UPDATE OF MAY 1 2008: See this update on the first day of the trial from the Chhattisgarh branch of the People's Union of Civil Liberties of which Dr. Sen is an office bearer. Download pucl_trial_update_30.4.'08.pdf
Justice in India is notoriously slow - unless you happen to be a large company or a celebrity employing expensive lawyers.
Nearly a year after his arrest on May 14, 2007, Dr. Sen's trial began today in the face of mounting opposition to his continued incarceration, and increasing recognition of his life's work in promoting health with social justice. The trial will continue till May 3, after which, if necessary, the case will be adjourned till after the summer holidays. I understand the prosecution is bringing eighty-five witnesses to testify to his alleged membership of a terrorist organization to wage war on the state. Today, the court had time for only one of them. The defence lawyers reportedly demolished his testimony without much difficulty, showing it to be entirely concocted. Tomorrow there will be two witnesses. The day after two more, perhaps. And so it goes...for all eighty five of them. And we are supposed to be glad that our justice system works.
The court also initially restricted access by his supporters to the trial to allow only one. This flies in the face of the principle of a public trial recognized in all democracies. Eventually all were allowed in after a security inspection at which one visitor was discovered carrying a foldable knife. The local media were instructed by the authorities to make much play of this, and they duly complied. Was he an agent provocateur? It wouldn't surprise me if he was.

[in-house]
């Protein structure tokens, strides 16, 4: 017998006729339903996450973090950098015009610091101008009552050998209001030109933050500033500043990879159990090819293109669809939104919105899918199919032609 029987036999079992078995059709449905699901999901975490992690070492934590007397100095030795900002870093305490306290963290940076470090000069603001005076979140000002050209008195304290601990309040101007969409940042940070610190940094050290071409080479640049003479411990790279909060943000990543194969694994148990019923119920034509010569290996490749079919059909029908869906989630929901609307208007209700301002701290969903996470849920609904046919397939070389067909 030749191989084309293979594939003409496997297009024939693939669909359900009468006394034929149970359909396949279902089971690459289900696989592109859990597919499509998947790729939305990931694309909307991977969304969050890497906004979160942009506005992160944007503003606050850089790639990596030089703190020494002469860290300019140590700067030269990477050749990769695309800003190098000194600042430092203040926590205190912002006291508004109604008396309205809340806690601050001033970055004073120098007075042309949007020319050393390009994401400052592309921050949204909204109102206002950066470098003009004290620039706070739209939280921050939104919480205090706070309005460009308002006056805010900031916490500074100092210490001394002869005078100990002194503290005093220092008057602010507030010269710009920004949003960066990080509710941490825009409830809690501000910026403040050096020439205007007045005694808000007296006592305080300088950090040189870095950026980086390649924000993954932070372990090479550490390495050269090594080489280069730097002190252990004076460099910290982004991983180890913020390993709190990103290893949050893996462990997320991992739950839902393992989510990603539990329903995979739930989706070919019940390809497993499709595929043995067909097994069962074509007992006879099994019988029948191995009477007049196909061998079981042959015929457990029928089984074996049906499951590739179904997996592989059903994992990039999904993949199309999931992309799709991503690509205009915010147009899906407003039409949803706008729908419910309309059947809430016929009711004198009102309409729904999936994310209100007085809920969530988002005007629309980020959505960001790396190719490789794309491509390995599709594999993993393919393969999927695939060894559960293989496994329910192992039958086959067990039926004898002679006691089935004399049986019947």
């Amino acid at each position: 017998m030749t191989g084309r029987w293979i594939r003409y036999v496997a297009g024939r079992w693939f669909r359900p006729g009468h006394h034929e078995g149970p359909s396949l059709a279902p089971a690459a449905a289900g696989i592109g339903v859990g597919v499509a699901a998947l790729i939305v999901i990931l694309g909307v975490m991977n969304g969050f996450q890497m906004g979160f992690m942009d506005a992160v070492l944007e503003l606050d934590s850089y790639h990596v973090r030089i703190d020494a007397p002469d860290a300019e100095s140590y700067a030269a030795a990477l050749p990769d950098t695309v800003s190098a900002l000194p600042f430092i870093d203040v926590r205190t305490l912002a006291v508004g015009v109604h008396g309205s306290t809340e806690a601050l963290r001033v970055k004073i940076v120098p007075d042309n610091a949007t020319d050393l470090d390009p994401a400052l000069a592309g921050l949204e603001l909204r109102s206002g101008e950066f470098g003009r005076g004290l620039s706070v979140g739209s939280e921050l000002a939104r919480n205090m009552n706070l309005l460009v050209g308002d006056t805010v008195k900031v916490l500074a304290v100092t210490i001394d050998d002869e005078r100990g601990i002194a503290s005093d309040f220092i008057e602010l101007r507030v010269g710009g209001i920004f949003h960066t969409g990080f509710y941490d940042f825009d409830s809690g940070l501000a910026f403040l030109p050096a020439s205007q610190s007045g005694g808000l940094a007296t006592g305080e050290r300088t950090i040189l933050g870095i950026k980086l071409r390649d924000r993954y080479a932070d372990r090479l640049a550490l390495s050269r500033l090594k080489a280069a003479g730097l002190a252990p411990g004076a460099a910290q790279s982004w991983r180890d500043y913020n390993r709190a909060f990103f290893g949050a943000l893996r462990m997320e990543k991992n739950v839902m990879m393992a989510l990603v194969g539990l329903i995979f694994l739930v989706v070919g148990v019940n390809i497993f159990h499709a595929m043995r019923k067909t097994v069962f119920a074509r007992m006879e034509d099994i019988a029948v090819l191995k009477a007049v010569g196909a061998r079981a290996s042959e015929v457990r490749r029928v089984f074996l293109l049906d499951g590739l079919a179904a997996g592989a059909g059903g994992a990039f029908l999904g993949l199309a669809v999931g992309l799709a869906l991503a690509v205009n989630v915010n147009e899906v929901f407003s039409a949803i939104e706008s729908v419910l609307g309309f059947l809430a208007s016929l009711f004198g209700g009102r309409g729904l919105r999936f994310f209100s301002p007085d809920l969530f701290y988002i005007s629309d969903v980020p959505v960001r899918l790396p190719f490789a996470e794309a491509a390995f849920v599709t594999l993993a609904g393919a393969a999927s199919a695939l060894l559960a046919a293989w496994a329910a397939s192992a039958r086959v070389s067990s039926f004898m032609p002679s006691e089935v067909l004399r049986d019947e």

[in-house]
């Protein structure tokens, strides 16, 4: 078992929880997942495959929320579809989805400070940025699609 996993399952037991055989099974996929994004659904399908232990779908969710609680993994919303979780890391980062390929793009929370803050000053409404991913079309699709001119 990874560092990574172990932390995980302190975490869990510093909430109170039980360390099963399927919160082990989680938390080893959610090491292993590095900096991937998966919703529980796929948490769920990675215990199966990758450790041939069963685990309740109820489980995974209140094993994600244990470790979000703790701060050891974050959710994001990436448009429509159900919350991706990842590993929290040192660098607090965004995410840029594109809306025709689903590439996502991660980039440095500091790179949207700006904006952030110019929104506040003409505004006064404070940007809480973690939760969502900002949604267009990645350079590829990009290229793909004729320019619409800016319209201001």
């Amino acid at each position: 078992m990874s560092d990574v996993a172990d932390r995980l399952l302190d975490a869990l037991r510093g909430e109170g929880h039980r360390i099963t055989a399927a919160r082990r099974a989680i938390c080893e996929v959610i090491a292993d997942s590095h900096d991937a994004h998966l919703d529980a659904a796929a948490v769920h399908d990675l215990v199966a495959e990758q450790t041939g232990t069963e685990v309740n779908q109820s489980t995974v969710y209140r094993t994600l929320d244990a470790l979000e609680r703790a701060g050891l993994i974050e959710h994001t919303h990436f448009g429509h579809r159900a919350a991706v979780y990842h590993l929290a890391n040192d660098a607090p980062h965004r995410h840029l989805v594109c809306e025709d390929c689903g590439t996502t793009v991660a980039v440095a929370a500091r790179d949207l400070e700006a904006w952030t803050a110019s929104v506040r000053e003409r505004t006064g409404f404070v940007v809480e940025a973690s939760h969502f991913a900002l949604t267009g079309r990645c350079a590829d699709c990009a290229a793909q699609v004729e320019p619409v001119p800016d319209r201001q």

Dr. Sen was left waiting outside the court in the 50 degree Celsius heat (presumably under armed escort) for the two other accused to turn up. Eventually, after some prodding by Kavita Srivastava, the Inspector General of Police agreed to hasten their appearance.
Yesterday, Sahara TV aired a half-hour program on its national channel about Dr. Sen, his work and his imprisonment, locating these in the context of the social conditions in Chhattisgarh. But the democratically elected government in Raipur blocked access to the programming.
I leave it to the reader to judge whether these are only the latest in a long line of measures that indicate the Stalinist direction that the state has decided to adopt in its zeal to mislead the public about the growing crisis in the country.
It is mildly encouraging to note that the reliance of the state on draconian laws to silence those who could mediate in solutions to the conflict has drawn a gentle rebuke from the former Director of the Research and Analysis Wing (RAW, the foreign intelligence agency in India) as well as even the current Chief Justice.
Meanwhile, my brother rots away in jail., even while the difference between the Chief Justice's position and his own on the need to stop Salwa Judum and state abuse of human rights appears to vanish. And even while a former Director of Intelligence suggests that locking up people like Dr. Sen is a mistake. There are those who argue that no matter how saintly my brother may be, the law must take its own course. I too see no alternative to this. But where I differ from them is that they will not admit the possibility that the state itself may have turned criminal in supporting the Salwa Judum, as the CJI himself suggested in his hearing of the PIL against the state of Chhattisgarh.